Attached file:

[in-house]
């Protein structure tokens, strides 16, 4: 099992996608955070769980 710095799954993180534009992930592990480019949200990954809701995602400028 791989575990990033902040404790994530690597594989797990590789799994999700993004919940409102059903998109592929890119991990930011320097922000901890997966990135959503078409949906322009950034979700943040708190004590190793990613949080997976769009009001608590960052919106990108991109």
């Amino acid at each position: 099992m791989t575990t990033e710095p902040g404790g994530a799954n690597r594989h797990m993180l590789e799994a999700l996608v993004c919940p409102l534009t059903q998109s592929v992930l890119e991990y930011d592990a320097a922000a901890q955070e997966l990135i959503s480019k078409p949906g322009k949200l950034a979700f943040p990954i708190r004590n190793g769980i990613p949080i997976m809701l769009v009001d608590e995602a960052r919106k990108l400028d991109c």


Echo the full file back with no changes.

[in-house]
């Protein structure tokens, strides 16, 4: 099992996608955070769980 710095799954993180534009992930592990480019949200990954809701995602400028 791989575990990033902040404790994530690597594989797990590789799994999700993004919940409102059903998109592929890119991990930011320097922000901890997966990135959503078409949906322009950034979700943040708190004590190793990613949080997976769009009001608590960052919106990108991109």
């Amino acid at each position: 099992m791989t575990t990033e710095p902040g404790g994530a799954n690597r594989h797990m993180l590789e799994a999700l996608v993004c919940p409102l534009t059903q998109s592929v992930l890119e991990y930011d592990a320097a922000a901890q955070e997966l990135i959503s480019k078409p949906g322009k949200l950034a979700f943040p990954i708190r004590n190793g769980i990613p949080i997976m809701l769009v009001d608590e995602a960052r919106k990108l400028d991109c």